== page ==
models describe the probability of misidentifying previously counted turtles as new ones (Rivalan et al., 2005a). Although that identification error can be factored into models by using reobservation rates of nesting females, technological advances in tag persistence (e.g., PIT tags) have allowed the reduction of this error to insignificant rates.
Because counts made on nesting beaches depend on nesting activity, information on reproductive rates is required if these data are to be used for estimating the abundance of mature females. Reproductive rates often come from more completely monitored nesting beaches, but clutch frequency has recently been determined on the basis of interpretation of satellite transmitter locations (Tucker, 2010). Track counts have the greatest data requirements for estimating mature-female abundance, and counts of nesting females have the fewest data requirements. In each type of annual count, abundance estimates must account for nesting females that skip breeding seasons, which is a common trait in sea turtles. Horwitz–Thompson estimators can allow for the effect of skipped breeding on detection (Dutton et al., 2005) and have provided abundance estimates based on nesting-female counts over multiple nesting seasons. Modeling abundance on the basis of the identification of nesting females requires minimal additional data on reproductive rates because these rates can be measured as part of the method. Identification of nesting females over multiple nesting seasons can also contribute to modeling of mark–recapture rates. Open robust-design modeling using mark–recapture data has provided highly reliable nesting-female abundance estimates and detection probabilities and estimated rates of recruitment, survival, and breeding (Kendall and Bjorkland, 2001; Dutton et al., 2005; Rivalan et al., 2005b; Troëng and Chaloupka, 2007).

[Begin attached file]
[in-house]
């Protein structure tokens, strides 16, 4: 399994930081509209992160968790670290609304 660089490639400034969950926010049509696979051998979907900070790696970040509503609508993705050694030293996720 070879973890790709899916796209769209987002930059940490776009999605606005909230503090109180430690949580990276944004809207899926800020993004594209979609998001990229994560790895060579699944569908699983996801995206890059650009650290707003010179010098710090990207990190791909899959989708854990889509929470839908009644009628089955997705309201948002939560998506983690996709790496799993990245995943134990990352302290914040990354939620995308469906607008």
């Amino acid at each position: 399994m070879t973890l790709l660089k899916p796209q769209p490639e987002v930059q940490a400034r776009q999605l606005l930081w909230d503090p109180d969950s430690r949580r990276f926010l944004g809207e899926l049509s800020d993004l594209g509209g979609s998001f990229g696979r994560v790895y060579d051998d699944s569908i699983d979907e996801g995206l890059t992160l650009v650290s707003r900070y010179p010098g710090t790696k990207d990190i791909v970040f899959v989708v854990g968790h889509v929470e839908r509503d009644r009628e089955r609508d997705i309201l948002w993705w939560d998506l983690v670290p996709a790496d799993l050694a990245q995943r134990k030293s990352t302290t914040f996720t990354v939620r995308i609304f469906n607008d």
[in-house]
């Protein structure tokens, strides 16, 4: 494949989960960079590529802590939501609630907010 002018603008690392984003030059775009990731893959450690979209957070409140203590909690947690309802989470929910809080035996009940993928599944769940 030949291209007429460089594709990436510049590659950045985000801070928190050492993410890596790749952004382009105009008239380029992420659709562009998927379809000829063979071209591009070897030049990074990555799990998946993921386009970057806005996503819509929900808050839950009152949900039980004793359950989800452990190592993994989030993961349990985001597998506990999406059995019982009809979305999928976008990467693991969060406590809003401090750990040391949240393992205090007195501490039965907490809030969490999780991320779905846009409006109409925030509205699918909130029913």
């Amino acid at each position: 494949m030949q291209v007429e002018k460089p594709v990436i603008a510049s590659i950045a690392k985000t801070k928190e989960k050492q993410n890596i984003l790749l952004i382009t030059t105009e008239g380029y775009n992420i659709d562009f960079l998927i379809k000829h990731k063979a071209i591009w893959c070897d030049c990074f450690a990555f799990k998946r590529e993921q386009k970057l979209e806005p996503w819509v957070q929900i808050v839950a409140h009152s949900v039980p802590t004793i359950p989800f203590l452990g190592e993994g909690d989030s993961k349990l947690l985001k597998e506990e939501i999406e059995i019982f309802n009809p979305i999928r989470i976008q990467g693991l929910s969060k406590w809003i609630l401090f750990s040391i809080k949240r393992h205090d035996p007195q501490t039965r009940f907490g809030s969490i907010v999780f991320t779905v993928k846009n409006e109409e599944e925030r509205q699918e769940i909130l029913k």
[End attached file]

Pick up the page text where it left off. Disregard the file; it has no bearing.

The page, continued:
Data-collection techniques to measure abundance and other demographic characters of sea turtles in the water vary widely in many of the ways that nesting-beach techniques do. Like authors who report counts and other demographic data collected on nesting beaches, those who report similar data on sea turtles in the water seldom provide detailed justifications but often describe the techniques as appropriate for the conditions. The conditions vary with behavior that is specific to a species or life stage, water depth and clarity, currents and sea state, accessibility of habitat, availability of personnel and equipment, and funding. Some of the efforts continue with standardized methods that have been used historically to assemble comparable datasets.
Incentives to collect demographic information on sea turtles in the